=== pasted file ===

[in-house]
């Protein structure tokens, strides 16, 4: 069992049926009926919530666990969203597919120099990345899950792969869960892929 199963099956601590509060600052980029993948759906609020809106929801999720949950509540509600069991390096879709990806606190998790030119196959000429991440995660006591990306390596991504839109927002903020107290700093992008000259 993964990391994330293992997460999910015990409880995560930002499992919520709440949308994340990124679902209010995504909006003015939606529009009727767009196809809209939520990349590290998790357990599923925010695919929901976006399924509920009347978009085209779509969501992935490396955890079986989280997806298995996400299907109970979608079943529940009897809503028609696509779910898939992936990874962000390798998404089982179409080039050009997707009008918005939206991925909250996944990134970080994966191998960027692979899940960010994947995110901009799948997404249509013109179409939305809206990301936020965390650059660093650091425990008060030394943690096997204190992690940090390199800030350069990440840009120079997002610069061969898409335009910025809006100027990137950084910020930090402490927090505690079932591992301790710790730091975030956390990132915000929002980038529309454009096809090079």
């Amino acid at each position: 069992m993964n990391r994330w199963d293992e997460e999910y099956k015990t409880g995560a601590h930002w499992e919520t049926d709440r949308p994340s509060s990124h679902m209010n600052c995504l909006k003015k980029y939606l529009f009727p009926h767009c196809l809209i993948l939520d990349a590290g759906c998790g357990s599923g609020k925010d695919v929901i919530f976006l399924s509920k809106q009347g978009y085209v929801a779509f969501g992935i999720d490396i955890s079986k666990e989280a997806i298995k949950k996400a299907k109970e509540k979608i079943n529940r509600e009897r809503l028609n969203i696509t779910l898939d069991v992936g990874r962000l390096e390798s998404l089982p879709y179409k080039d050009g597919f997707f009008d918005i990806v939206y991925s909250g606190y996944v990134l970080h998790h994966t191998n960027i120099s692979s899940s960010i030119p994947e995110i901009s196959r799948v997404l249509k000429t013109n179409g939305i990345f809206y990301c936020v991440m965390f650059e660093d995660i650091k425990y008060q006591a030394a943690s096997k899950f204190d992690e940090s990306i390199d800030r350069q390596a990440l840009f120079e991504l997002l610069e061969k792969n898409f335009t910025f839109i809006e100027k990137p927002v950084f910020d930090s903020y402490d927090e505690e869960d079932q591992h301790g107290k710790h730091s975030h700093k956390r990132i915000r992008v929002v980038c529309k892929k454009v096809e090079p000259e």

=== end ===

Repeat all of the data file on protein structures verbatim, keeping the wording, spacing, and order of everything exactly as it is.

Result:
[in-house]
């Protein structure tokens, strides 16, 4: 069992049926009926919530666990969203597919120099990345899950792969869960892929 199963099956601590509060600052980029993948759906609020809106929801999720949950509540509600069991390096879709990806606190998790030119196959000429991440995660006591990306390596991504839109927002903020107290700093992008000259 993964990391994330293992997460999910015990409880995560930002499992919520709440949308994340990124679902209010995504909006003015939606529009009727767009196809809209939520990349590290998790357990599923925010695919929901976006399924509920009347978009085209779509969501992935490396955890079986989280997806298995996400299907109970979608079943529940009897809503028609696509779910898939992936990874962000390798998404089982179409080039050009997707009008918005939206991925909250996944990134970080994966191998960027692979899940960010994947995110901009799948997404249509013109179409939305809206990301936020965390650059660093650091425990008060030394943690096997204190992690940090390199800030350069990440840009120079997002610069061969898409335009910025809006100027990137950084910020930090402490927090505690079932591992301790710790730091975030956390990132915000929002980038529309454009096809090079």
């Amino acid at each position: 069992m993964n990391r994330w199963d293992e997460e999910y099956k015990t409880g995560a601590h930002w499992e919520t049926d709440r949308p994340s509060s990124h679902m209010n600052c995504l909006k003015k980029y939606l529009f009727p009926h767009c196809l809209i993948l939520d990349a590290g759906c998790g357990s599923g609020k925010d695919v929901i919530f976006l399924s509920k809106q009347g978009y085209v929801a779509f969501g992935i999720d490396i955890s079986k666990e989280a997806i298995k949950k996400a299907k109970e509540k979608i079943n529940r509600e009897r809503l028609n969203i696509t779910l898939d069991v992936g990874r962000l390096e390798s998404l089982p879709y179409k080039d050009g597919f997707f009008d918005i990806v939206y991925s909250g606190y996944v990134l970080h998790h994966t191998n960027i120099s692979s899940s960010i030119p994947e995110i901009s196959r799948v997404l249509k000429t013109n179409g939305i990345f809206y990301c936020v991440m965390f650059e660093d995660i650091k425990y008060q006591a030394a943690s096997k899950f204190d992690e940090s990306i390199d800030r350069q390596a990440l840009f120079e991504l997002l610069e061969k792969n898409f335009t910025f839109i809006e100027k990137p927002v950084f910020d930090s903020y402490d927090e505690e869960d079932q591992h301790g107290k710790h730091s975030h700093k956390r990132i915000r992008v929002v980038c529309k892929k454009v096809e090079p000259e």